It’s pretty easy to predict, given Apple’s history and the history already of the iPhone, that there will be a higher capacity model within the next year and probably an even further updated phone in that time frame or one not too much longer than that.

  • Software: Software is the key piece. The iPhone 2.0 software is on its way, and its new features are going to be great for me. Specifically, the Exchange support will be awesome. The app store will be great too. Since the 2.0 software will be available to all iPhone owners, I’ll get it on my original iPhone. If Apple had limited 2.0 to the iPhone 3G, that would have been a big factor.

So, if you haven’t already figured it out, I am not going to upgrade. At least not yet. By all means, if you are not already an iPhone owner, you should get the iPhone 3G! If you are an iPhone owner, weigh your options, but keep in mind that there will be something bigger and better right around the corner and you aren’t lagging too far behind as it is.

iPhone owners: are you planning to upgrade?

200th Post!

20 06 2008

Since I missed my opportunity with the 100th post, I will take this occasion to reflect upon the development of theiLife.com.

I started theiLife.com on a whim back in October 2007. I was meaning to start a blog for some time, and during my senior year I finally had enough time to dedicate to the site. I always thought theiLife was going to be a more of a casual blog, where I would post maybe three or four times a week.

This changed one weekend when I called Sidney and asked if he would be interested in helping me code a dynamic video page for theiLife. Of course, he was willing to help out, so we created the videos section; where I uploaded my extensive collection of Apple Commercials. Suddenly I found myself on theiLife blogging more often.

In early December, when I first heard news that Apple was opening its latest flagship store in New York City, I invited Sidney to join me and help report for our theiLife. That weekend, after we posted all our content from the opening, the website got picked up by larger news sources. Finally we started driving real traffic, and from there things have been growing ever since.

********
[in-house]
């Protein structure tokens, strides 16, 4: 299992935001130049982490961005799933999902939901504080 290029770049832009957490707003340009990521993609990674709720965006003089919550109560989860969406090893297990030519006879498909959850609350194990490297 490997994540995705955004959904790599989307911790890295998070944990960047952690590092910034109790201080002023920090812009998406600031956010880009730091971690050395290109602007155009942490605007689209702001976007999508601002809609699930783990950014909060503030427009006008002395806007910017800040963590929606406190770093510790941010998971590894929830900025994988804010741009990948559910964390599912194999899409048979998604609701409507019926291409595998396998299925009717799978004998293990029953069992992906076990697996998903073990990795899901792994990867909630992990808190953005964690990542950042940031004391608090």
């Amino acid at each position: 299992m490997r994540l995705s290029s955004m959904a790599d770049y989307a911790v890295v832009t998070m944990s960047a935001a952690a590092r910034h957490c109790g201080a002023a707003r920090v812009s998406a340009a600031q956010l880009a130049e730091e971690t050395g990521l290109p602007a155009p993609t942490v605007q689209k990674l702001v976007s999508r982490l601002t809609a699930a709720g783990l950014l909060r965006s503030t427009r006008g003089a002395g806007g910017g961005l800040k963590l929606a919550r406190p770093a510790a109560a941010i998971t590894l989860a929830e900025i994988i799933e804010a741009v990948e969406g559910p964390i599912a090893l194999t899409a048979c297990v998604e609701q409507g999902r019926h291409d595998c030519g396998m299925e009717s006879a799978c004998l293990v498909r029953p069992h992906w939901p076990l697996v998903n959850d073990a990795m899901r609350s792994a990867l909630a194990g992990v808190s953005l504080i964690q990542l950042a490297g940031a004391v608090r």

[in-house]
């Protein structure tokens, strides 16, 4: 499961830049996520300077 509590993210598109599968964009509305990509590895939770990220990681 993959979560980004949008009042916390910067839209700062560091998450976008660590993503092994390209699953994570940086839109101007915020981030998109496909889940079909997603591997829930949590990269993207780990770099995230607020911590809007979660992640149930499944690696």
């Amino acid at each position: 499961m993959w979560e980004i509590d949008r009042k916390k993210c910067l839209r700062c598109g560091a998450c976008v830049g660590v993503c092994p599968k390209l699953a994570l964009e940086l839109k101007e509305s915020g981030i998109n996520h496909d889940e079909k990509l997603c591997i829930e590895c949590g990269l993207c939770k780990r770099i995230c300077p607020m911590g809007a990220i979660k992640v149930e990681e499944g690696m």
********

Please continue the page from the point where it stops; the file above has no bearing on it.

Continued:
It is amazing looking back over the past few months, on how much this website has changed my life, and what we have accomplished in such a little amount of time. I hope as the 200th post that we can all look forward to 200 in the near future. To all the readers and supporters, thank you! Remember, if you would like to contact myself or anyone on theiLife.com staff, check out our contact page.

Thoughts about the 3G iPhone

19 06 2008

Since the release of the 3G iPhone at WWDC last week, there are still many questions unanswered and speculation regarding the new iPhone.

This years WWDC keynote brought us the hotly anticipated 3G iPhone. Aggressively priced at $199, it is clear that Apple wants to take on the smartphone market and get iPhones in more hands this year. True to some rumors, the new iPhone is launching for $199 in 22 countries later next month. Thanks to subsidization by AT&T and the other official iPhone carriers in other countries, Apple was able to cut the price of the iPhone in half.

While this is ultimately a win-win situation for both AT&T and Apple, it could cause some consumers headaches. One of the greatest parts of the iPhone started with the privilege to activate at home through iTunes. This slick implementation of Apple’s existing software allowed for consumers to avoid the hassle of activating your phone in the store- and for Apple employees to quickly sell more iPhones, Macs or iPods.

Although it is still preliminary speculation at this point, it seems that because of the subsidization, In-Store activation is going to be required. This means that if you want to buy an iPhone, you must purchase the phone and activate in the store regardless if you’re in an AT&T store or an Apple Store. During busy times, such as the holiday season or during launch day, July 11th, this could mean many Apple Store employees being tied up with activating iPhones instead of helping other customers with Mac or iPod sales- which just leaves both sides aggravated.